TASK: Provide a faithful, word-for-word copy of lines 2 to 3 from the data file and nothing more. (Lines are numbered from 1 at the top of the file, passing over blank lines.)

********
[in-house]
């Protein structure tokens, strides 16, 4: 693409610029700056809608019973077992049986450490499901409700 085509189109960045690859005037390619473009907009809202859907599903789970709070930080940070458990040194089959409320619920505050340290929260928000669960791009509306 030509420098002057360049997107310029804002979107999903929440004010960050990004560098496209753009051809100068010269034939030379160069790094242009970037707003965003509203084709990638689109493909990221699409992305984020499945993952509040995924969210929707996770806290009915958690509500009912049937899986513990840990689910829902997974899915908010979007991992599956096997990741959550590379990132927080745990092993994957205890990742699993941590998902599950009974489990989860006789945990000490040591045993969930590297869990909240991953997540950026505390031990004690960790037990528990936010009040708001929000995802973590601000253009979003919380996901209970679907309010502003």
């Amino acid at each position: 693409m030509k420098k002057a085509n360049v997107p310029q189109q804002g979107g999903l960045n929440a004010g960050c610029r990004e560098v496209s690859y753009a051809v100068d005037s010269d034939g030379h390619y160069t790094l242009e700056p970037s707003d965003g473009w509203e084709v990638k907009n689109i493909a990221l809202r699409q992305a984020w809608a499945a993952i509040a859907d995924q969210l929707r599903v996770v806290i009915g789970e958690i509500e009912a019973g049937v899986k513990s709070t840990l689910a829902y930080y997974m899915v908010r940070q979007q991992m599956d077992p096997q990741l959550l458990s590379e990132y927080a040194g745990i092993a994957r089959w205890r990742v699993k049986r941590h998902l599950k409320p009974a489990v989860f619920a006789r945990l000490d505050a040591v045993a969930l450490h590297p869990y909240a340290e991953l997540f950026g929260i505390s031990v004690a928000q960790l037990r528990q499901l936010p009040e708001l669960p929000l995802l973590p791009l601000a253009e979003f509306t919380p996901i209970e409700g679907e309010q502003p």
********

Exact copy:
């Protein structure tokens, strides 16, 4: 693409610029700056809608019973077992049986450490499901409700 085509189109960045690859005037390619473009907009809202859907599903789970709070930080940070458990040194089959409320619920505050340290929260928000669960791009509306 030509420098002057360049997107310029804002979107999903929440004010960050990004560098496209753009051809100068010269034939030379160069790094242009970037707003965003509203084709990638689109493909990221699409992305984020499945993952509040995924969210929707996770806290009915958690509500009912049937899986513990840990689910829902997974899915908010979007991992599956096997990741959550590379990132927080745990092993994957205890990742699993941590998902599950009974489990989860006789945990000490040591045993969930590297869990909240991953997540950026505390031990004690960790037990528990936010009040708001929000995802973590601000253009979003919380996901209970679907309010502003």
């Amino acid at each position: 693409m030509k420098k002057a085509n360049v997107p310029q189109q804002g979107g999903l960045n929440a004010g960050c610029r990004e560098v496209s690859y753009a051809v100068d005037s010269d034939g030379h390619y160069t790094l242009e700056p970037s707003d965003g473009w509203e084709v990638k907009n689109i493909a990221l809202r699409q992305a984020w809608a499945a993952i509040a859907d995924q969210l929707r599903v996770v806290i009915g789970e958690i509500e009912a019973g049937v899986k513990s709070t840990l689910a829902y930080y997974m899915v908010r940070q979007q991992m599956d077992p096997q990741l959550l458990s590379e990132y927080a040194g745990i092993a994957r089959w205890r990742v699993k049986r941590h998902l599950k409320p009974a489990v989860f619920a006789r945990l000490d505050a040591v045993a969930l450490h590297p869990y909240a340290e991953l997540f950026g929260i505390s031990v004690a928000q960790l037990r528990q499901l936010p009040e708001l669960p929000l995802l973590p791009l601000a253009e979003f509306t919380p996901i209970e409700g679907e309010q502003p």